W1702 – ‘tites and ‘mites

In my last post, W1702 – Magical Malta, I described a magical day spent in the island of Malta, from our penultimate port of call on this epic cruise, Valletta. From there we had two days at sea crossing the Mediterranean Sea before reaching our very last port of call, Málaga in Spain.

Málaga is the the second-most populous city of Andalusia and the sixth-largest in Spain. It’s history spans about 2,800 years, making it one of the oldest cities in the world. It was founded by the Phoenicians as Malaka about 770 BC. Then, from the 6th century BC, it was under the hegemony of Ancient Carthage, and from 218 BC, it was ruled by the Roman Republic and later the Roman Empire as Malaca. After the fall of the empire it was under Visigothic rule, and then under Islamic rule as Mālaqah for 800 years. In 1487, the Crown of Castille gained control after the Reconquista. A new port was built and with the liberalisation of trade with the Americas, Málaga prospered. Between 1810 and 1812 the city fell into the hands of the French. In the 19th century the city was at the forefront of the Spanish industrial revolution and it enjoyed many years of prosperity; but at the end of the century a recession, followed by earthquakes, floods and failed harvests in the early 20th century, took a heavy toll on the local population. This instability culminated in the Spanish Civil War, during which Málaga and it’s population suffered terribly. Since the 1950s tourism has transformed the city.

We sailed into Málaga early in the morning, just as the sun was rising. I have sailed into the port a couple of times before, and it’s not the most lengthy or interesting approach, but I am glad I went up on deck anyway as the dawn was quite a good one to see and photograph:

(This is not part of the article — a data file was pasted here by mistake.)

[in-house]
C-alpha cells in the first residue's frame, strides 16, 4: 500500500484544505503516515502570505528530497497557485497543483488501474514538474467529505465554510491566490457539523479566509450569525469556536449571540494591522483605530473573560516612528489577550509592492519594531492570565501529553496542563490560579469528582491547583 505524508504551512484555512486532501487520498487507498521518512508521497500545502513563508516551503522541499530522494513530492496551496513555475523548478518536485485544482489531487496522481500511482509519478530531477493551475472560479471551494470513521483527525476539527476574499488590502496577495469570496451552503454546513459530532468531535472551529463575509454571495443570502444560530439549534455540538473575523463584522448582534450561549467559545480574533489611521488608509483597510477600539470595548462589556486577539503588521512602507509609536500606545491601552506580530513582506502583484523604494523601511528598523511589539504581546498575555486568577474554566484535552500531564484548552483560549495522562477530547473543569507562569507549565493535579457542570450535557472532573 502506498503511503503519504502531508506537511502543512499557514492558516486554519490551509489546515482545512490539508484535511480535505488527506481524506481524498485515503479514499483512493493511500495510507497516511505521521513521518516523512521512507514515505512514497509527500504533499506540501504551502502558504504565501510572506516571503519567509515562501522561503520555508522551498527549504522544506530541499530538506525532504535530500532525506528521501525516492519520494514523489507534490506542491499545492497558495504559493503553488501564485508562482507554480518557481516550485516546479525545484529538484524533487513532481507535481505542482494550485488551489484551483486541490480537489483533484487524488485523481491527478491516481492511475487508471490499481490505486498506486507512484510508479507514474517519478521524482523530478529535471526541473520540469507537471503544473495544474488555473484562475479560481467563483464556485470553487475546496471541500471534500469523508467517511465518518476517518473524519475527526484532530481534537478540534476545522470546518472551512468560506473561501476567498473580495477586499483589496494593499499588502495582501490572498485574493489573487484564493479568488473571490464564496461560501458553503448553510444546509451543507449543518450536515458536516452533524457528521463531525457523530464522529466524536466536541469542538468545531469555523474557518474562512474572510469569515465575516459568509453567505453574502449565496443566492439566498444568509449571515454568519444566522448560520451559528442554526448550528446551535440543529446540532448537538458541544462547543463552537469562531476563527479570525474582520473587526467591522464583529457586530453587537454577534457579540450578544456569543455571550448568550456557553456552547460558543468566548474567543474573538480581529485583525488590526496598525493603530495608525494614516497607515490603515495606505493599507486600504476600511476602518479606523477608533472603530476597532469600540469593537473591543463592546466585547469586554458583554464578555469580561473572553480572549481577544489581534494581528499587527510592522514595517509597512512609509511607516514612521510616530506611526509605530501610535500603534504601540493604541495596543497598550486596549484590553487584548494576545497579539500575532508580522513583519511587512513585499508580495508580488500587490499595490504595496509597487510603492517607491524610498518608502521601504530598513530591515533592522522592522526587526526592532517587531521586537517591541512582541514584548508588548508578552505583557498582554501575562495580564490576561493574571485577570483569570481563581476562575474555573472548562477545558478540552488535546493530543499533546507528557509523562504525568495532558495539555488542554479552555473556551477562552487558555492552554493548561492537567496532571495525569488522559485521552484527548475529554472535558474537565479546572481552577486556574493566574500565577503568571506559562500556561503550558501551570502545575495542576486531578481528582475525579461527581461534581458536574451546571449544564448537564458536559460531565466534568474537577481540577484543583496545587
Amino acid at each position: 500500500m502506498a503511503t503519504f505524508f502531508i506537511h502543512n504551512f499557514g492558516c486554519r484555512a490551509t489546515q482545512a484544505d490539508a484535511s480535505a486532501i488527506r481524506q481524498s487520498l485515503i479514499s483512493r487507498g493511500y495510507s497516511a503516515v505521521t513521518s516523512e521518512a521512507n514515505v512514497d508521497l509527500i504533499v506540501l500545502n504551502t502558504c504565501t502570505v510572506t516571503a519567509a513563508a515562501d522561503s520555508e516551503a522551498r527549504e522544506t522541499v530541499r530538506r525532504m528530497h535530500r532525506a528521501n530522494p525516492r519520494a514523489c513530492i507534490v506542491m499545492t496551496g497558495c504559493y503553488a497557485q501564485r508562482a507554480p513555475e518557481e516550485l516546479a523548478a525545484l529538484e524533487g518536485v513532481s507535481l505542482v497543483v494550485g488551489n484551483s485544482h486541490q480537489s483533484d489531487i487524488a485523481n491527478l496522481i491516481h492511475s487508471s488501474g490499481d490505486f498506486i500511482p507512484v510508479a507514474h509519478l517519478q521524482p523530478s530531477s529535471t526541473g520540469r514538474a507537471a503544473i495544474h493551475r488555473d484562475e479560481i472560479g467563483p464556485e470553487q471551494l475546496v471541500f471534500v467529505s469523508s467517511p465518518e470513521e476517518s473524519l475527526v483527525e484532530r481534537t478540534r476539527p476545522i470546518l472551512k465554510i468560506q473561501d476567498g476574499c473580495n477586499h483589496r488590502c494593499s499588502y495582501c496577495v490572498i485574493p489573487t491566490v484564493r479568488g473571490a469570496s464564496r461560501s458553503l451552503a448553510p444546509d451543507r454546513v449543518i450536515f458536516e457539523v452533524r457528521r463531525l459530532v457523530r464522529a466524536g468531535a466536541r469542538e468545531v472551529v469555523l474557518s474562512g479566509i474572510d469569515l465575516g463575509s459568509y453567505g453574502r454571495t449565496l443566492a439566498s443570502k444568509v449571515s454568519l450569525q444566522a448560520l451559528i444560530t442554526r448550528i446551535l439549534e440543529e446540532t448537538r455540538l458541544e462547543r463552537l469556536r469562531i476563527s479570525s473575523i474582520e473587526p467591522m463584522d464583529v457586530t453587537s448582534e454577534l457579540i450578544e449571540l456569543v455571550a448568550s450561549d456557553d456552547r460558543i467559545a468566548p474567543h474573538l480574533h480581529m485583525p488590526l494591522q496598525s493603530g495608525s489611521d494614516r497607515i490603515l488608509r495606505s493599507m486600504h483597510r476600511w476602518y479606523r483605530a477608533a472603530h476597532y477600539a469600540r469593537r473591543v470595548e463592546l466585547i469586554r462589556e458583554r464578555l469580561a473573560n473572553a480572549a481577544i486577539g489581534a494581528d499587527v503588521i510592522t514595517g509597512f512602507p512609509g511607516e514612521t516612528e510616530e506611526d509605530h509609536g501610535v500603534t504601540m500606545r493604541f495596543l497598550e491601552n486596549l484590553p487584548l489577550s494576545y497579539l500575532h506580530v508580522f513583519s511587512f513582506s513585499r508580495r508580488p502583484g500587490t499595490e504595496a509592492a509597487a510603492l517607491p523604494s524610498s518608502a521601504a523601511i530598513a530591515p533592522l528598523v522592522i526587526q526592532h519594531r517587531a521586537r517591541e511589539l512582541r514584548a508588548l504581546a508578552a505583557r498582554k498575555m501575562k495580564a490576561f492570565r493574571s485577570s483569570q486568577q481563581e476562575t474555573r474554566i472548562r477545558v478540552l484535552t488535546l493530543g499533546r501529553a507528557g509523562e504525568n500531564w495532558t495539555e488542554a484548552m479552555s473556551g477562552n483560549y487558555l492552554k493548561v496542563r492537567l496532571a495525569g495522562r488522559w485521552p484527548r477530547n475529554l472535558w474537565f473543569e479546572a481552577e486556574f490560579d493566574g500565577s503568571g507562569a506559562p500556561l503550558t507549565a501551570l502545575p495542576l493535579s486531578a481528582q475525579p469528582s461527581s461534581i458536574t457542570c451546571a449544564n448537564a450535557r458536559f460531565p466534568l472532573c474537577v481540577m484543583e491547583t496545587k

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I also noticed how the ship’s bell was getting an extra thorough polish that morning, I’m sure that it being the same day that Mr Fred Olsen himself was coming on board was just a coincidence!

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The tour I had booked in Málaga was to go by coach to the small coastal town of Nerja, around 50 km east of Málaga, where we would visit some prehistoric caves nearby as well as having free time in the town itself. I was doing this tour alone, as Carol was going ashore in Málaga with her Aunt Annie.

Nerja dates back to Roman times, and under Muslim rule, it was known as Narixa, which means “abundant source”, from which the current name derives.

The transfer to Nerja took around 50 minutes, and we alighted from the coach in a car park close to the centre of the town. Our local guide led us through to an area known as the Balcón de Europa, or ‘Balcony of Europe’. This is a mirador or viewpoint which gives stunning views across the sea, and it is in the centre of the old town. This name is believed to have been coined by King Alfonso XII, who visited the area in 1885 following a disastrous earthquake and was captivated by the scene before him. According to folklore he stood upon the site where the Balcón de Europa now stands, and said “This is the balcony of Europe”. Having told us about this history, our local guide left us to enjoy just over a hour exploring the town centre.

The Balcón de Europa offered lovely views of the coastline, including beaches either side of it. At the end nearest the sea was a semi-circular area, featuring a statue of King Alfonso XII learning on the railings:

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I was pleased with this photograph I took of this area, and with the figures in silhouette it is perhaps hard to spot which one is a statue and which ones are real people:

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At the other end of the Balcón de Europa was a large paved square, with a church to one side of it. The church contained plenty of evidence of the Easter Sunday parade through the town that had been held the day before, including the three pasos, or religious floats:

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The shops nearest the square tended to be selling either beach items & souvenirs, or leather goods. Further away the shops were more interesting or upmarket:

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Regular readers might remember that when I explore a new place I like to keep my eye open for quirky or humorous things, here’s what caught my eye in Nerja: